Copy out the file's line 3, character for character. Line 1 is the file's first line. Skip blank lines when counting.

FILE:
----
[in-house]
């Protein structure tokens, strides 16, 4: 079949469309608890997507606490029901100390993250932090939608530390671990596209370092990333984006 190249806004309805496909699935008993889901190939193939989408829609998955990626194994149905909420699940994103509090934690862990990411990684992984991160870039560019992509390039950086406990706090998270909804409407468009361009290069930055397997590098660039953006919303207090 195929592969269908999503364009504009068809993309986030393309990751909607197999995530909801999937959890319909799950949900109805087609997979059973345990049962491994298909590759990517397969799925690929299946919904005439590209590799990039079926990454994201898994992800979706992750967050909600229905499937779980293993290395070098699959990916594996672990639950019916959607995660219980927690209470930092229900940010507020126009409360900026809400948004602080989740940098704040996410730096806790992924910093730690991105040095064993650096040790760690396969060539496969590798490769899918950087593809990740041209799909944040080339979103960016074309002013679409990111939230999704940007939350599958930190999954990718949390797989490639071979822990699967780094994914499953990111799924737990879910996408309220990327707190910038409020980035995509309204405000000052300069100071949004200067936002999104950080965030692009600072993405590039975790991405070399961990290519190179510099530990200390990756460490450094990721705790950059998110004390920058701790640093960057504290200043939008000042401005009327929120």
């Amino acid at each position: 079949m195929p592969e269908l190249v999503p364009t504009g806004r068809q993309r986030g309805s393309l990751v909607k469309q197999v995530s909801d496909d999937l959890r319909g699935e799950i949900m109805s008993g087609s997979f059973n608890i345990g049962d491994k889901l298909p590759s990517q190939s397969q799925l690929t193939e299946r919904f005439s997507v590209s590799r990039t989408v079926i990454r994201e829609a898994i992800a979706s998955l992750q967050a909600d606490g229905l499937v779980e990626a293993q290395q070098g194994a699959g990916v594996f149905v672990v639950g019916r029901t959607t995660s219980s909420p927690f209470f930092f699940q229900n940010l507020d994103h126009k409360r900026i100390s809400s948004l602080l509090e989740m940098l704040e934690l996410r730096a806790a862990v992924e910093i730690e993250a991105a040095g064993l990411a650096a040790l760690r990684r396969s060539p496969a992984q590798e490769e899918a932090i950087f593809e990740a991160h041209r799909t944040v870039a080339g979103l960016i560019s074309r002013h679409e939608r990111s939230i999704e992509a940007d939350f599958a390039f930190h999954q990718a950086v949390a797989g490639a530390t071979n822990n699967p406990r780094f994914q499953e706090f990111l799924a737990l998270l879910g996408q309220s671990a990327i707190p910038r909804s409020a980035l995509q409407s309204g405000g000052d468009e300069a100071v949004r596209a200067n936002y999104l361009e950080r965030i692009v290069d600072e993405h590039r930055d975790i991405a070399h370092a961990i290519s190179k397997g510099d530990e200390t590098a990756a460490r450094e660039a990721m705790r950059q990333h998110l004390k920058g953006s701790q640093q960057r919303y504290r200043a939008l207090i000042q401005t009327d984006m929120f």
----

């Amino acid at each position: 079949m195929p592969e269908l190249v999503p364009t504009g806004r068809q993309r986030g309805s393309l990751v909607k469309q197999v995530s909801d496909d999937l959890r319909g699935e799950i949900m109805s008993g087609s997979f059973n608890i345990g049962d491994k889901l298909p590759s990517q190939s397969q799925l690929t193939e299946r919904f005439s997507v590209s590799r990039t989408v079926i990454r994201e829609a898994i992800a979706s998955l992750q967050a909600d606490g229905l499937v779980e990626a293993q290395q070098g194994a699959g990916v594996f149905v672990v639950g019916r029901t959607t995660s219980s909420p927690f209470f930092f699940q229900n940010l507020d994103h126009k409360r900026i100390s809400s948004l602080l509090e989740m940098l704040e934690l996410r730096a806790a862990v992924e910093i730690e993250a991105a040095g064993l990411a650096a040790l760690r990684r396969s060539p496969a992984q590798e490769e899918a932090i950087f593809e990740a991160h041209r799909t944040v870039a080339g979103l960016i560019s074309r002013h679409e939608r990111s939230i999704e992509a940007d939350f599958a390039f930190h999954q990718a950086v949390a797989g490639a530390t071979n822990n699967p406990r780094f994914q499953e706090f990111l799924a737990l998270l879910g996408q309220s671990a990327i707190p910038r909804s409020a980035l995509q409407s309204g405000g000052d468009e300069a100071v949004r596209a200067n936002y999104l361009e950080r965030i692009v290069d600072e993405h590039r930055d975790i991405a070399h370092a961990i290519s190179k397997g510099d530990e200390t590098a990756a460490r450094e660039a990721m705790r950059q990333h998110l004390k920058g953006s701790q640093q960057r919303y504290r200043a939008l207090i000042q401005t009327d984006m929120f």